From Patient to Parent - Uncover Ostomy
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From Patient to Parent

During the time that I was a patient being treated for my Crohn’s Disease, I encountered many challenges, mostly similar to the stories that I had heard from other Crohn’s patients. After hearing so many of these stories, I came to terms with what I had to deal with, knowing that my illness wasn’t much different than anyone else’s. If these other patients could get through it, so could I.

What I didn’t realize was that a chronic illness can be a lot more than just the difficulties that the patient has to endure. I was in pain, had lost my appetite and then weight, I was as pale as a sheet, and I had no energy, as is customary during a Crohn’s flare. What I didn’t realize at the time was how the symptoms of my disease not only affected me, but how it affected those who meant the most to me. I didn’t realize it until February 20th, 2018. 

What I didn't realize at the time was how the symptoms of my disease not only affected me, but how it affected those who meant the most to me

Yes, for those who don’t know, my wife and I had our 2nd child, a little girl named Keira. A little girl that’s not only made our family bigger and better, but a little girl who’s completely changed my life. 

On a Sunday night in February, 7 weeks after Keira was born, we noticed she had developed a slight fever. The next morning, my wife took her to the paediatrician who prescribed a regimen of Tylenol and a sent her on her way with a “call me if things get worse” as she went out the door.

Things didn’t improve, so my wife took our daughter back in to the doctor’s office, who then added some electrolyte fluids to ensure hydration and added another “call me” as my wife and child left left.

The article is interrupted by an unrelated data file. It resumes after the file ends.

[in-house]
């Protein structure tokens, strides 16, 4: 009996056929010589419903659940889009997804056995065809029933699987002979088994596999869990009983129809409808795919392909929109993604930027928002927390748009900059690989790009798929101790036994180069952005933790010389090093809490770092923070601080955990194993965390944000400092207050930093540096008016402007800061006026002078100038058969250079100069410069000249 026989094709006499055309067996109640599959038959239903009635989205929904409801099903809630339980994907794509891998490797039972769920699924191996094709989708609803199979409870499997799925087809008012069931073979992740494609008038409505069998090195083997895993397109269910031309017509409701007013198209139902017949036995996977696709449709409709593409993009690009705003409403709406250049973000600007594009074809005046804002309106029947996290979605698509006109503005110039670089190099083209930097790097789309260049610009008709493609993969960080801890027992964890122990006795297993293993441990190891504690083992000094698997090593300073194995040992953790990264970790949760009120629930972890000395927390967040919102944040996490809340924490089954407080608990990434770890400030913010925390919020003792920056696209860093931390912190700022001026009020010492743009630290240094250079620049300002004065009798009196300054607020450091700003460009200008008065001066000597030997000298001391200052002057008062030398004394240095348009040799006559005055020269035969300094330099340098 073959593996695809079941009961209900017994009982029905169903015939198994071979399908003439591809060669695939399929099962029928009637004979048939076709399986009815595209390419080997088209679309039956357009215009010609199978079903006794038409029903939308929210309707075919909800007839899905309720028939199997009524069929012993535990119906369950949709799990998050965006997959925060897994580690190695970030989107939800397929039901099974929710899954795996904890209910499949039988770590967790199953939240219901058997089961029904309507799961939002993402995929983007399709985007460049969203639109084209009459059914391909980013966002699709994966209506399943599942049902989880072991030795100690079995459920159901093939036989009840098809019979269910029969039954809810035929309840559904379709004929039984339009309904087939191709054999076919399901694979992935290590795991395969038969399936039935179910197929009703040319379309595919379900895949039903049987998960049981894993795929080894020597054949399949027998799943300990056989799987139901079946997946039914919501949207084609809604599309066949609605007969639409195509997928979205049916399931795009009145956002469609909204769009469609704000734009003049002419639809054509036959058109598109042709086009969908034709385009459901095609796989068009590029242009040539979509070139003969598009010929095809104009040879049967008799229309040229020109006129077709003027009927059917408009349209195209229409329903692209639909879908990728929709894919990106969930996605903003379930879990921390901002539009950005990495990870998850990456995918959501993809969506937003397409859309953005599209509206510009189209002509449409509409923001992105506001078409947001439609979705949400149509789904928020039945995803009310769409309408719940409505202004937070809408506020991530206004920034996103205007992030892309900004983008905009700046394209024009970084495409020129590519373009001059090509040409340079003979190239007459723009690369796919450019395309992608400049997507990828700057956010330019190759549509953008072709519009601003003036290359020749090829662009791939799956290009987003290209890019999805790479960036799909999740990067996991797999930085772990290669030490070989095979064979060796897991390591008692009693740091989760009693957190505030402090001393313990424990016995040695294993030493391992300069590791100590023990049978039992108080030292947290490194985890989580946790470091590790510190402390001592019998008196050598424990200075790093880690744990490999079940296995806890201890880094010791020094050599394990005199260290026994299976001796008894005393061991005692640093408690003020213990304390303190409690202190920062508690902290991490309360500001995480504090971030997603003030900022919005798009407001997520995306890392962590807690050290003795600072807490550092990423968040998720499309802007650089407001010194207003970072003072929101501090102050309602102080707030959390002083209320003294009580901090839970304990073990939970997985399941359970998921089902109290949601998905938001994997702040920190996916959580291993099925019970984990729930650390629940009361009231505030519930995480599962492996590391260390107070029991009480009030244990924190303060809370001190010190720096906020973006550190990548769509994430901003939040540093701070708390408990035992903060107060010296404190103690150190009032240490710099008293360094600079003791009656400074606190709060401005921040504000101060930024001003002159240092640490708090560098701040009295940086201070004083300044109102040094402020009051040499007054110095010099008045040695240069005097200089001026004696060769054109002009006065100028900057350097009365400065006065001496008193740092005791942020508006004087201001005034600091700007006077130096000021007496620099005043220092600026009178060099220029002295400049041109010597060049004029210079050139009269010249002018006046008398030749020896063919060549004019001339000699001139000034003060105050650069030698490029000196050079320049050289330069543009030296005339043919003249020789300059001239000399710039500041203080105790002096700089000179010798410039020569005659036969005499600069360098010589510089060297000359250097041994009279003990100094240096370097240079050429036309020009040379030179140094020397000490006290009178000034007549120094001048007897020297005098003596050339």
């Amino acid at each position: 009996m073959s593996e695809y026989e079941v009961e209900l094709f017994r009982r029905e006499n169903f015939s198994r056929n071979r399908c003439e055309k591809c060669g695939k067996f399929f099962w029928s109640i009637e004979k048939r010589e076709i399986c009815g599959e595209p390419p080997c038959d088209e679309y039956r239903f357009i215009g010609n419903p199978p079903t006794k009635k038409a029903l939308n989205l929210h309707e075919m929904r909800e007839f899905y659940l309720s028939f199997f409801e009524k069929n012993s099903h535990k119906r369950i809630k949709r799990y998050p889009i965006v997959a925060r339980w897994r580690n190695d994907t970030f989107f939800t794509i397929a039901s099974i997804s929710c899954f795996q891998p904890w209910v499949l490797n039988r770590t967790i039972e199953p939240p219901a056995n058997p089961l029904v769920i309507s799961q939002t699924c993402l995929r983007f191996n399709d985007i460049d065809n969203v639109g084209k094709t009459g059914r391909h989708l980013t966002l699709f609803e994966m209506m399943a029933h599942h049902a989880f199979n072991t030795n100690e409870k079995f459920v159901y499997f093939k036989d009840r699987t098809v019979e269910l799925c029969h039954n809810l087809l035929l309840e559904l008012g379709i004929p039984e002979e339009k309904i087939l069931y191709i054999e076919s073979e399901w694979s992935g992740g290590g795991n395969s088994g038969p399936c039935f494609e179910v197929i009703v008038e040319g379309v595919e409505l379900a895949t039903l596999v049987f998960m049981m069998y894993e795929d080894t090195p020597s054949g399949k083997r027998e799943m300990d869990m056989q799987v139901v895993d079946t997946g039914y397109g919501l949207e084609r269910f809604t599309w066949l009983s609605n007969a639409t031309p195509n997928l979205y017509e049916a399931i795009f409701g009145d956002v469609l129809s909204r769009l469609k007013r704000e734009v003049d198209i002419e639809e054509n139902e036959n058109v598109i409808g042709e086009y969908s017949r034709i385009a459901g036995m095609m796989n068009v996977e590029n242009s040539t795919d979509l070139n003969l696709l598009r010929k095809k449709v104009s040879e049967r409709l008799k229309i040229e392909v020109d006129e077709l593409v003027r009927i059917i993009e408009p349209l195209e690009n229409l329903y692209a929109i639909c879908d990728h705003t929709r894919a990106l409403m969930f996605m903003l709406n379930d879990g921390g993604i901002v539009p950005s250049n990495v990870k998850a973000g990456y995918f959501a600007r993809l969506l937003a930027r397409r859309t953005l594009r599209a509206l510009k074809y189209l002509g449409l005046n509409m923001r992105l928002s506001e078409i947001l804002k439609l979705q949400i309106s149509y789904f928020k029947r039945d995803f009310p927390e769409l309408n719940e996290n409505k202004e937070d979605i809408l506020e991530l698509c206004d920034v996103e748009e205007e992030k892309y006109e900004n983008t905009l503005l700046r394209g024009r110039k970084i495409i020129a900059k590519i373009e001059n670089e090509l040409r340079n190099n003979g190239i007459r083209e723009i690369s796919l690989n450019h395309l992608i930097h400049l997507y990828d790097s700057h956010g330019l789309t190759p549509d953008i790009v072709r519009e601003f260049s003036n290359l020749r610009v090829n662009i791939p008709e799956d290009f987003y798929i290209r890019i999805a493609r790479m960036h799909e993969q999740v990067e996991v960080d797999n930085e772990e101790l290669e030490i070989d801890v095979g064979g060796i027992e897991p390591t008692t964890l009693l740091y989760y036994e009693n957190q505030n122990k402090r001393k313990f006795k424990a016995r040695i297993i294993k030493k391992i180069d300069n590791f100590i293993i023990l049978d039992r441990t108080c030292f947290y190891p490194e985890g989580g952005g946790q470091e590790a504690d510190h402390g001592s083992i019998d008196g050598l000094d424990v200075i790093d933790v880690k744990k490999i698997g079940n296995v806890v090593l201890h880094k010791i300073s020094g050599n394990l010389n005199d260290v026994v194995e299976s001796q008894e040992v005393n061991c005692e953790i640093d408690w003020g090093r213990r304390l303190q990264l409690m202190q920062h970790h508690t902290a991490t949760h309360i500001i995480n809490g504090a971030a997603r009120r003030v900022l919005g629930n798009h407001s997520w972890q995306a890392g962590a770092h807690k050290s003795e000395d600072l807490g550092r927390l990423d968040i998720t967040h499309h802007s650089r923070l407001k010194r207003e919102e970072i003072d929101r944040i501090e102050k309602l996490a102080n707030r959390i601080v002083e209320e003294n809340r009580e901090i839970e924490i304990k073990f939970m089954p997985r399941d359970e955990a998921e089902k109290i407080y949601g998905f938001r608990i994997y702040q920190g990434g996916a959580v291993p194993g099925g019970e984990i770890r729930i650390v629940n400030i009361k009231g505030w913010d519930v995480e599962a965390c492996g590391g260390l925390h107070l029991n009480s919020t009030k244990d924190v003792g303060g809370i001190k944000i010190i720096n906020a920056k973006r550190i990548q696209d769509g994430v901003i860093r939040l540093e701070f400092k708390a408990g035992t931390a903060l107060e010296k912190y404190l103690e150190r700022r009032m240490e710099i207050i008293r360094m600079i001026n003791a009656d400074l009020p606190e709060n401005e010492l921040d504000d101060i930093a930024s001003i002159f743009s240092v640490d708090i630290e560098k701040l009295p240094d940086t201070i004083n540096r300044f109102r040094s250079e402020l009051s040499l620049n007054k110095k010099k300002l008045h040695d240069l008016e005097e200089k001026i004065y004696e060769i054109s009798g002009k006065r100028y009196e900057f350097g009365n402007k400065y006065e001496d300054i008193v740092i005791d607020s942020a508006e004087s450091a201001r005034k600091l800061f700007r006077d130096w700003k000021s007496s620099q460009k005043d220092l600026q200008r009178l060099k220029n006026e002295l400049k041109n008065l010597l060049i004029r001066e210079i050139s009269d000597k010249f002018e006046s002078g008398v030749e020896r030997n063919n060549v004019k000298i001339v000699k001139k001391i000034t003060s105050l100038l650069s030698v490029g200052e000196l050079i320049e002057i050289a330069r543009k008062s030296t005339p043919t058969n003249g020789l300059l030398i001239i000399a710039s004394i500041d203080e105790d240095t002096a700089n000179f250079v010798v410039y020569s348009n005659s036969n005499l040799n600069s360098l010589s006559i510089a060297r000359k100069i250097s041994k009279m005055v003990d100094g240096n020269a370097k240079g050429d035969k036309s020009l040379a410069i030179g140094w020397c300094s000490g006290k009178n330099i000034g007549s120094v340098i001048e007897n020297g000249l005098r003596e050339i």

It wasn’t until later that day while making dinner at the firehouse, that my wife called. I saw her number and my stomach dropped – I guess I had a “gut feeling” (minus some guts.) We needed to go to the emergency room. I left the firehouse and met my wife and daughter at the local children’s hospital, where we got checked in and waited to be called back.

I guess I had a gut feeling (minus some guts.)

While waiting, I looked down at Keira’s little face and started noticing things that a trained paramedic (like myself) would notice in a patient: I watched her chest quickly rise and fall as she took breaths, slower than the week before. I saw a dullness in her eyes that wasn’t what I had seen in the first few weeks of her life. She wasn’t acting like the normal feisty girl that my wife and I both knew and it was clear that something was wrong. Little did we know how wrong. 

The ER doctors admitted us and we immediately met up with our nurse for the evening, who put together a plan for rehydrating Keira though an IV. We settled in, but kept an eye on our little girl, who looked as restless as we felt. Eventually, I drifted off to sleep in an uncomfortable hospital chair.

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“Hon, I didn’t want you to wake up and panic, but there is about to be a lot of people in the room,” my wife said to me as I woke up and realized where we were.

Our nurse had called a “CART,” or, in other words, a “911.”

In came a bunch of folks: a charge nurse from the PICU (Paediatric Intensive Care Unit), a Respiratory Therapist, 2 physicians, and a handful of other people that I couldn’t tell you what they did. The team did a quick assessment and expressed concern for Keira’s breathing.

Later that morning, the staff “rounded” around Keira and it was decided that she needed some additional care and that she was going to be moved to the PICU, so my wife and I stood and watched as they wheeled her to her new room.

After having been tested, Keira was positive for RSV, Respiratory Syncytial Virus. In normal adults, RSV is not unlike a common cold, however, in kids, it is very dangerous.  Since her breathing had gotten worse, the PICU staff put her on high flow oxygen – she didn’t appear to be getting any relief.

By this point, it had only been 24 hours, but it felt like a lifetime. That was until everything stopped. 

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I was coming back after grabbing dinner for my wife and I when I saw her talking to the doctor , who was kneeling next to her (just a heads up, that’s never a good sign.) Based on my training and the look in my wife’s eyes, I already knew what they were talking about. The doctor decided it was time to intubate Keira, meaning, she would have a breathing tube put in her lungs, which would attach to a machine that would breath for her.